Motor mode programming made easy
Synchronising motors and controllers is a key aspect of EV powertrain development, and Friwo’s electrification kits come with an algorithm that automates that potentially tricky process while enabling vehicle developers to program in their own modes to tailor motor output for economy or performance, for example (writes Peter Donaldson).
Motors and controllers need synchronising to ensure that the controller switches the field coils on and off at the right times to interact with the fields from the permanent magnets, for example, to spin the motor at the desired speed and in the right direction.
Ben Winstanley from UK distributor Haredata Electronics explained that the Friwo motors, controllers and batteries can be adapted to electrifying existing light IC-engined vehicles as well as new machines designed from scratch to use electric power. Target vehicle types include e-bikes, scooters, go-karts, golf buggies and tuk-tuks. The company displayed a Brekr Model B e-bike on its stand at the London EV show in December.
The Friwo motor controller with its self-learning algorithm is adaptable to most brushless direct current motors. Winstanley said, “Once it’s connected to the motor, you run the software and it will basically map the motor to the controller. Then you can wire in your inputs for digital and analogue signals, then teach it what to do at what input value.”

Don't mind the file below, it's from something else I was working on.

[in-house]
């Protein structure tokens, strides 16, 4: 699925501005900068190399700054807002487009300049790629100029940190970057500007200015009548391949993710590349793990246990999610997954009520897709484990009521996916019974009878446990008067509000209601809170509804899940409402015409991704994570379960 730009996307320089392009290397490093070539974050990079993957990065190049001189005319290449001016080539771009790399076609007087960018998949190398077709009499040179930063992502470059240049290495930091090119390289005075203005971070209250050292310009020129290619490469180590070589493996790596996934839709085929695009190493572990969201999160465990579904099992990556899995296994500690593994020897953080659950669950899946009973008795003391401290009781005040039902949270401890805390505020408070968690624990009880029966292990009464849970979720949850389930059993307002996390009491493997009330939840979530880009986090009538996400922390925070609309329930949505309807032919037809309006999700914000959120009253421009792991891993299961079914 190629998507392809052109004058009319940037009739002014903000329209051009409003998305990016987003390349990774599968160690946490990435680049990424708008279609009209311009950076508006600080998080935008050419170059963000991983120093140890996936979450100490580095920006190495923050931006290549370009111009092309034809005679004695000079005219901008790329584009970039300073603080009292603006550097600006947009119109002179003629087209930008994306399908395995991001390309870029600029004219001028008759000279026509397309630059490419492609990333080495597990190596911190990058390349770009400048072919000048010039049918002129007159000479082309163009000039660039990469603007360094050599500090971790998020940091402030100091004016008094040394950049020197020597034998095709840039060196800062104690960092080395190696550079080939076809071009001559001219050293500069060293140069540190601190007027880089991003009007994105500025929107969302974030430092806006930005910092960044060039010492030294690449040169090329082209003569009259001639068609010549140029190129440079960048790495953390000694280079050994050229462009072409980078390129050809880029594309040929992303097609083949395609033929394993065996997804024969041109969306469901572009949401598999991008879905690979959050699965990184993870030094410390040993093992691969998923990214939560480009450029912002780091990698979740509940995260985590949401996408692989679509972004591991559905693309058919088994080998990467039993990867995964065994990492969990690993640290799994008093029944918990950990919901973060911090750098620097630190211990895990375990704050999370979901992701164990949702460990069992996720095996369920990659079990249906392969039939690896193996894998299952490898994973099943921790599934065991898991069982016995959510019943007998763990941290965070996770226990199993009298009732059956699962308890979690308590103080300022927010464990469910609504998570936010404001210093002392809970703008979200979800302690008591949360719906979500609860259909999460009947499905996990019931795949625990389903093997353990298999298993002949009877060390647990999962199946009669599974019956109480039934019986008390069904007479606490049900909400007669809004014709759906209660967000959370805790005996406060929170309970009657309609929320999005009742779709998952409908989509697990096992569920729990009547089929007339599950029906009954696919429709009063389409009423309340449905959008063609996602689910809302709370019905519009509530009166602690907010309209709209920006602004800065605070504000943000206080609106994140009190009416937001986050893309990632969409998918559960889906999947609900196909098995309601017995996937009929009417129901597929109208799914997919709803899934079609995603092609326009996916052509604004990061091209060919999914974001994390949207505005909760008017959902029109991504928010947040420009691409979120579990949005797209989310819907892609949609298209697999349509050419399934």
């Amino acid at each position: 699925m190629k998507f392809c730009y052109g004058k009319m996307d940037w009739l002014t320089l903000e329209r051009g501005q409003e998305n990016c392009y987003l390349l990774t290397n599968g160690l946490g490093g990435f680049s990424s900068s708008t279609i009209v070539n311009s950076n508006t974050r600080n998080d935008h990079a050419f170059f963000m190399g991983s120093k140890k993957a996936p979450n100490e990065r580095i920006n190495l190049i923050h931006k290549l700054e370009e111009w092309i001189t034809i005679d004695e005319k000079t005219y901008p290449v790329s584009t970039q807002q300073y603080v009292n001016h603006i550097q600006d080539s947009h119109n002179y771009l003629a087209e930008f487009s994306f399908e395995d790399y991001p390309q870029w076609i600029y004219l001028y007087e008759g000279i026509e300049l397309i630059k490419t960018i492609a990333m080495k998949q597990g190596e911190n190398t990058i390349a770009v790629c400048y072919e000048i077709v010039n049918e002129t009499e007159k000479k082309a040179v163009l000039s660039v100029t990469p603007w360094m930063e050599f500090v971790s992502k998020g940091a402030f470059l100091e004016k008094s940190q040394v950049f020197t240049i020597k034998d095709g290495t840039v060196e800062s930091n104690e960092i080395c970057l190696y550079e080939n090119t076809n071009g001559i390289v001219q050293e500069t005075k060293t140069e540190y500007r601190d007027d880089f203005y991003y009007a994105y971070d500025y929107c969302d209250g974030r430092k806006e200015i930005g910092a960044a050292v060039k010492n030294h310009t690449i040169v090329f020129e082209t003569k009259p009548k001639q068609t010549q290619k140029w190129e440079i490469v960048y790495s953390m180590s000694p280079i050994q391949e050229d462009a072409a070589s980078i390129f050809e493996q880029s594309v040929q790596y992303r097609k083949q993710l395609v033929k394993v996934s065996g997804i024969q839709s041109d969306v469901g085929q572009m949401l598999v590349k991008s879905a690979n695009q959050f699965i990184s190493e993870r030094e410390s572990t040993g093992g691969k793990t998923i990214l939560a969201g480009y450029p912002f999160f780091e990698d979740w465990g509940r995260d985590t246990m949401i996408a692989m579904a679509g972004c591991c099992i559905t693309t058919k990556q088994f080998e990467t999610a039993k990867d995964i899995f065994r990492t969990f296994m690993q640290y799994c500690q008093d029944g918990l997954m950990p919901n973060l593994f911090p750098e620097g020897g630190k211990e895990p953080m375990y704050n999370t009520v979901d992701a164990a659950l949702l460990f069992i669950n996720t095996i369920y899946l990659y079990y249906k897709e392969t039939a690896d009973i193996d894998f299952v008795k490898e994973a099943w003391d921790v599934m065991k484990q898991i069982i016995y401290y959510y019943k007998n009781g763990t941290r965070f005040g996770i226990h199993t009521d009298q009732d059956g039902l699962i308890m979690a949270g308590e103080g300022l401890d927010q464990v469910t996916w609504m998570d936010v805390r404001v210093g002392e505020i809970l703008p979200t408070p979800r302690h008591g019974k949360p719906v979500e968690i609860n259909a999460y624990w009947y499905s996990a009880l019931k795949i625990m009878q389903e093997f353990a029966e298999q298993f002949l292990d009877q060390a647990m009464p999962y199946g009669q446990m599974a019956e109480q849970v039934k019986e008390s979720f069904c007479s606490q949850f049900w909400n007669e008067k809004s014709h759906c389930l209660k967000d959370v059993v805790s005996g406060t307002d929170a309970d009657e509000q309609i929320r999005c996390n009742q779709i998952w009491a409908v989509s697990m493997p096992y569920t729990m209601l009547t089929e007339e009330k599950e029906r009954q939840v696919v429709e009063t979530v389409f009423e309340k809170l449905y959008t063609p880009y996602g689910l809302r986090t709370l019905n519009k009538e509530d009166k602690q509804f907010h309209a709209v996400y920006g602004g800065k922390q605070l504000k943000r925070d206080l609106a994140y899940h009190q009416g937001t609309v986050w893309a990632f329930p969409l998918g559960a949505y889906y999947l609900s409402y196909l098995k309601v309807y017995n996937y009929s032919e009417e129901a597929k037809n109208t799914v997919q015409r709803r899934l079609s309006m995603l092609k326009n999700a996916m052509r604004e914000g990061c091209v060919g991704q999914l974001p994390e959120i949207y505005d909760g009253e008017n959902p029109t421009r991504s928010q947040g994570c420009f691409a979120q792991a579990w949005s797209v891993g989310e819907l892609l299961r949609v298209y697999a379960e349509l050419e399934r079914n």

Winstanley demonstrated the procedure at the London EV Show in December using a self-contained demonstration kit consisting of a battery, a motor and a controller along with an embedded computer running the synchronisation algorithm.
The algorithm energises each field coil in sequence to force the rotor to turn, holding it in position for a short time at each step. A Hall effect sensor measures the rotor’s position each time. “That means you power on the magnetic field and hold it there, power on the next magnetic field, hold it there and so on. You can tell it how many times to do that; on average we say about six,” Winstanley said.
From that process the controller learns the distance between the poles, which it needs to know to synchronise its switching. “If you switch too early the motor won’t spin, if you do it too late it’s going to spin at the wrong speed, but if you do it at the right time you have constant torque, stable speed and it is very controllable,” Winstanley said.
The algorithm also enables the vehicle developer to program in up to four drive modes, and Winstanley explained that with the Brekr Model B the analogue input will speed up to 25 kph in drive mode one, drive mode two will double that to 50 kph, drive mode three will take it to 80 kph, and in drive mode four it will steadily climb to 100 kph.
Haredata has also programmed in a mode that provides a boost of around 15%. “So from a standing start you will see it go up to 100-115 kph and then step back down,” Winstanley said.
The controller can also use flux weakening to allow the motor to reach higher cruising speeds. The motor in the Brekr Model B, for example, is rated at 5000 rpm, but Winstanley said it can safely spin up to 7000 rpm, although magnets will fly off at around 8000-9000 rpm.
The other Friwo components in the Model B drive system are the battery and its charger. The battery is a 48V, 40 Ah unit that provides a range of 50-80 km, which can be doubled by fitting a second battery. The 500 W charger is small enough to fit into a backpack and will put a full charge into the battery in 3 or 4 hours, Winstanley said.